For Professor Ronna Schneider Sabbatical Brings New Book Project Exploring Religion and Education
It was not Schneider’s first time away from the classroom since joining the College of Law as an Assistant Professor in 1980.
During her previous sabbatical, Schneider – who became an Associate Professor in 1985 and then Professor of Law in 1987 – worked on finishing her two-volume treatise, “Education Law: First Amendment, Due Process, and Discrimination Litigation.”
One of the projects Schneider pursued during the last year was writing her annual update to the treatise. She also did a book review on a book about public education in Ireland.
Schneider’s main purpose for taking a sabbatical during the 2010-11 academic year, however, was to work on her own new book. “The book is looking at the role of religion in publicly funded education in several countries,” Schneider said. “The purpose of doing that is to take a look at the way a particular country treats that issue, and how it reflects the greater society’s attitude about religious pluralism.”
Schneider is, of course, exploring American education and the role of religion in American education, which have long been major focuses of her research and scholarship. To better understand how Americans deal with the constitutionally-imposed division between religion and public education in America (rooted in the Establishment Clause), Schneider is also analyzing the United Kingdom – England, Scotland, Wales and Northern Ireland – as well as the Republic of Ireland and Canada.
“The reason I selected all of those countries is because I think we consider ourselves like them on several grounds,” said Schneider, noting factors such as political and legal culture, strong educational values and the existence of some level of religious strife in each nation’s history.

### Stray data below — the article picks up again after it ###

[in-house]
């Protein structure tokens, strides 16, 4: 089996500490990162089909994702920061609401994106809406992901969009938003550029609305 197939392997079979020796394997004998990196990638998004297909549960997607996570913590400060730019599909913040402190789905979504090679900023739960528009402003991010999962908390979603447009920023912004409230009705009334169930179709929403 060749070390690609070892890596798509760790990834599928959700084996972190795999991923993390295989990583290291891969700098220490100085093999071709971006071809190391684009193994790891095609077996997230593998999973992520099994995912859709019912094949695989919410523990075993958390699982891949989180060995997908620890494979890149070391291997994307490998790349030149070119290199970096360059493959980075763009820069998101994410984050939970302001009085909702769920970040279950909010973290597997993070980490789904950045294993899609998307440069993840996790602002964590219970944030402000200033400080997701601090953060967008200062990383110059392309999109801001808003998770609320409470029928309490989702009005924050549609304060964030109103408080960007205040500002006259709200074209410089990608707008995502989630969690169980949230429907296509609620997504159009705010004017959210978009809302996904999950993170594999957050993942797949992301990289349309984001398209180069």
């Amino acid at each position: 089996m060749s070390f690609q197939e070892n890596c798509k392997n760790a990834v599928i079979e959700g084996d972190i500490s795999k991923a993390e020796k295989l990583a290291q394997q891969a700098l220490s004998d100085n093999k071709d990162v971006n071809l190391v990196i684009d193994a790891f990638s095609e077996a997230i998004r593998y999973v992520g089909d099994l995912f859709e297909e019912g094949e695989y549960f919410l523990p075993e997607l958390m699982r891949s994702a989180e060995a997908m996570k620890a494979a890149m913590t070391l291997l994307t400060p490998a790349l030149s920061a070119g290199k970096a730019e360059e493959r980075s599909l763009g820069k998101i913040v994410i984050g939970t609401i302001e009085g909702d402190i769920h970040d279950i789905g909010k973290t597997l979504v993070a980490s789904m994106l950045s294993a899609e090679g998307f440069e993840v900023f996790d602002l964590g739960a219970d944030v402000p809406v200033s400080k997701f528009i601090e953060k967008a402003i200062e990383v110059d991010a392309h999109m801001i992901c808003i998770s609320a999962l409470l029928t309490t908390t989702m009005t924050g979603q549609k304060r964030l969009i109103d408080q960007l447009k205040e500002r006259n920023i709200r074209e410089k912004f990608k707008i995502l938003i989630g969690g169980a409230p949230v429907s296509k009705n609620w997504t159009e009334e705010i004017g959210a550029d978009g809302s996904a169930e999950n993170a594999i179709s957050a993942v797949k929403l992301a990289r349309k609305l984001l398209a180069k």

“Nevertheless all of those countries are somewhat different in terms of the official role religion plays in society and publicly-funded education.”
Schneider, a Boston College Law School graduate, said the book “explores the whole role of religion in the public sphere, but as seen through the lens of education.”
“I think in this age of globalization, it’s time to look at what we can learn from the experiences of other countries, even though our constitutional and legal principles may differ or demand a different result,” she said.
The book project will be “a multi-year process,” for Schneider, who was primarily in Cincinnati during the sabbatical but did visit the Supreme Court of the United Kingdom (established in October of 2009).
Schneider, who felt a “wonderful sense of renewal” from her sabbatical, “enthusiastically” returned to the classroom this fall to teach an Education Law Seminar. Of course, it has been a bit of an odd transition back for her, seeing that she is not teaching any 1Ls until the spring, and her Education Law Seminar course consists of predominantly 3Ls.
“It’s very strange to walk around a law school where I’m used to knowing 99 percent of the students,” laughed Schneider, who will teach Constitutional Law II and a First Amendment Seminar in the spring.
By Jordan Cohen, ‘13